Dealing with problems, Head on

If you had a son or daughter with schizophrenia, how would you handle it? No doubt it would be difficult but it normally would show up until the teenage years. By then you’ve already established your relationship with them, mostly. Would you turn around and give up? No doubt the struggle is real for family members of someone with schizophrenia.

I feel bad sometimes for my mother and father, even though it is not my fault. I did not chose to have this illness. I think I speak for some when I say that there might be some underlying guilt for what they have to handle with me.

My mother, who I believe has something that isn’t being treated properly, could not handle me and my illness. She’s barely been in my life for sometime and for a little while, hasn’t been in my life at all. No doubt that her struggling with what she has going on and then having me was just to much for her. My mother is in denial about her illness, which I believe is the root of all our problems. For someone who once told me I need to accept my illness, she sure will not accept hers. Yes it may be a difficult thing to accept but when you bring a child into this world you need to handle your problems like an adult. There is no room for denial when you have a family.

Then there is my father, who is pretty mentally stable, no illness to speak of. My father try’s to be there for me. I’m sure I’m a difficult thing to handle but he try’s. Though he doesn’t quite know what to do. If you have a child with a mental illness my advice to you is, research as much as you can about it. Learn ways to help and make sure you do not become a trigger for that someone. Being unprepared for a situation can ultimately be bad in any case.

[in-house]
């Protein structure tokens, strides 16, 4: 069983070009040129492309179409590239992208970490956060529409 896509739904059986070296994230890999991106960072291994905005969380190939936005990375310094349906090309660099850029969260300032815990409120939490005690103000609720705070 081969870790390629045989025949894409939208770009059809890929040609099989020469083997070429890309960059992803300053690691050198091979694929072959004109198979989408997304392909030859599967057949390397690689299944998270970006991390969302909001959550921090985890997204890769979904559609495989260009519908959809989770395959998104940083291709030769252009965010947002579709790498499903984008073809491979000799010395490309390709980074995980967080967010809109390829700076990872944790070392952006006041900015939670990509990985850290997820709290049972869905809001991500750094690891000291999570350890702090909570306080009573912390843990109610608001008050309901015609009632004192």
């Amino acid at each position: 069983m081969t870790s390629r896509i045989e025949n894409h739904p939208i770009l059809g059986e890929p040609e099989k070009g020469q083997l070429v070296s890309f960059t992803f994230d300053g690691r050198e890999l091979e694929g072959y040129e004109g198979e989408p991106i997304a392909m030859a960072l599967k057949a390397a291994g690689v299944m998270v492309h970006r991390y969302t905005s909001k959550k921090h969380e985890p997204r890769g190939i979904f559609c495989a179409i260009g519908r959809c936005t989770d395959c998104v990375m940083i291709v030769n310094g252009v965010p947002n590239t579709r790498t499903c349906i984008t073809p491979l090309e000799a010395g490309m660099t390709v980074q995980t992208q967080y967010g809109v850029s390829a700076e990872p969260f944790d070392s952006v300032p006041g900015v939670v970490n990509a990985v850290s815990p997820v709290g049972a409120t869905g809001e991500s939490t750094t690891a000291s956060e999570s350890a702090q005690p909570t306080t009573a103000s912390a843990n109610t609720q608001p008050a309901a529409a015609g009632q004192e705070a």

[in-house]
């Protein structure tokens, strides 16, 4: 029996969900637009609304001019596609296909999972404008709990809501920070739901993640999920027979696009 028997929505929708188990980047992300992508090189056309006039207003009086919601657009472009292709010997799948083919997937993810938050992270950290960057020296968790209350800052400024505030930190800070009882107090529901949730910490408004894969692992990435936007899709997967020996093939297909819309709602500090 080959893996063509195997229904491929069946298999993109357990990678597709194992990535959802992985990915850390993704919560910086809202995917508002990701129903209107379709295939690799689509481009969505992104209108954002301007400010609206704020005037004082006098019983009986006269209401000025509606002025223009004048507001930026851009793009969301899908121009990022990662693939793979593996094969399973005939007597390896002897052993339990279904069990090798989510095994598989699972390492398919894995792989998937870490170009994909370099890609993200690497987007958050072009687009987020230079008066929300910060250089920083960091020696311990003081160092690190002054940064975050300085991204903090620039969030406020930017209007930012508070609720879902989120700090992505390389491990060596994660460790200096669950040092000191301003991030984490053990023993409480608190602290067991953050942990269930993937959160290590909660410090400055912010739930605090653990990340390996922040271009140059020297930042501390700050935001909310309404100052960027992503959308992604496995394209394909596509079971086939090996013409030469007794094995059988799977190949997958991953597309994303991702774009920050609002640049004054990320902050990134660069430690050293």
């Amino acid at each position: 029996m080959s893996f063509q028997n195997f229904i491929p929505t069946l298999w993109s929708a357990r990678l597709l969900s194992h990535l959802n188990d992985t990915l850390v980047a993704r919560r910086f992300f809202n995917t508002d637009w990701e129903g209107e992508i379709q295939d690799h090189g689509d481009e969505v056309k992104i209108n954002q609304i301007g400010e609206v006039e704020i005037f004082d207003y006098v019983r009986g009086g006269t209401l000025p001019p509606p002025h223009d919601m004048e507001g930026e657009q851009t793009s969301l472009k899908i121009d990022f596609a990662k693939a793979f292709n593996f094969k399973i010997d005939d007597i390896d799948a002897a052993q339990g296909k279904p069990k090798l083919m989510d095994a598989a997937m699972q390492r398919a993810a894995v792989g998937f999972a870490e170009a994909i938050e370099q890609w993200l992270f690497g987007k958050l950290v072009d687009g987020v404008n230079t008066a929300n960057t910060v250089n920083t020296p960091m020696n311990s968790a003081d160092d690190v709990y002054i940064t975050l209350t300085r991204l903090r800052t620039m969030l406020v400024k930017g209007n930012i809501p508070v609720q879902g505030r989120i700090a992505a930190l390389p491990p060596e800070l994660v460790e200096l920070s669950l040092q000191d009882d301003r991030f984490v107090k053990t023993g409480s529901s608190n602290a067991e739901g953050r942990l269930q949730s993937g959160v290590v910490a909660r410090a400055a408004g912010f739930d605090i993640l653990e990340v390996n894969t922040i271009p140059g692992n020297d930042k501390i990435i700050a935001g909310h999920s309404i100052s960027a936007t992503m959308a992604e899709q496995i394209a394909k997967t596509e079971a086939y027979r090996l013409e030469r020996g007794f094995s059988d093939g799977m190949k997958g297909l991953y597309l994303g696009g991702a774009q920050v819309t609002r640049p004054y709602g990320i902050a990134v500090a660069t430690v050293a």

Being unprepared when your child has a mentally illness can cause some serious strain on your relationship. I remember a lot of times I would go to my father with questions or problems or anything to do with my mental illness and he wouldn’t know what to do or say. Not to put down my father but a lot of the time the advice he would give me would be essentially useless. Here’s where doing research would come into play. Obviously no one is perfect but having some information would have been very helpful. Knowing what you’re up against can help in so many ways.

The difficulty with my father not knowing much about my illness definitely put a lot of strain on our relationship. He didn’t know much more than to tell me either go to the hospital or tell your doctor. A big problem was that he thought the medication should be a perfect fix. As we all know there isn’t a medication out there, for anything, that is a perfect fix. Sometimes you just have to deal with the problems and issues. Sometimes you just need to wait them out. I’ve noticed through experiences that waiting it out can be helpful. A lot of minor symptoms will lessen or go away with time. Sometimes you won’t need a medication adjustment, you may just need to talk to your therapist. Having anxiety is stressful and stress is a trigger for a lot of us. Talking to my father was even more stressful because he couldn’t tell the difference between anxiety and schizophrenia. Again this is where knowledge would come in.

The point I’m trying to make is, when you have a problem, you need to deal with it. You can’t deny that there is a problem, life doesn’t work like that. Especially when it’s something as major as a mental illness. Just because it isn’t always visible, doesn’t mean you can sweep it under the rug.

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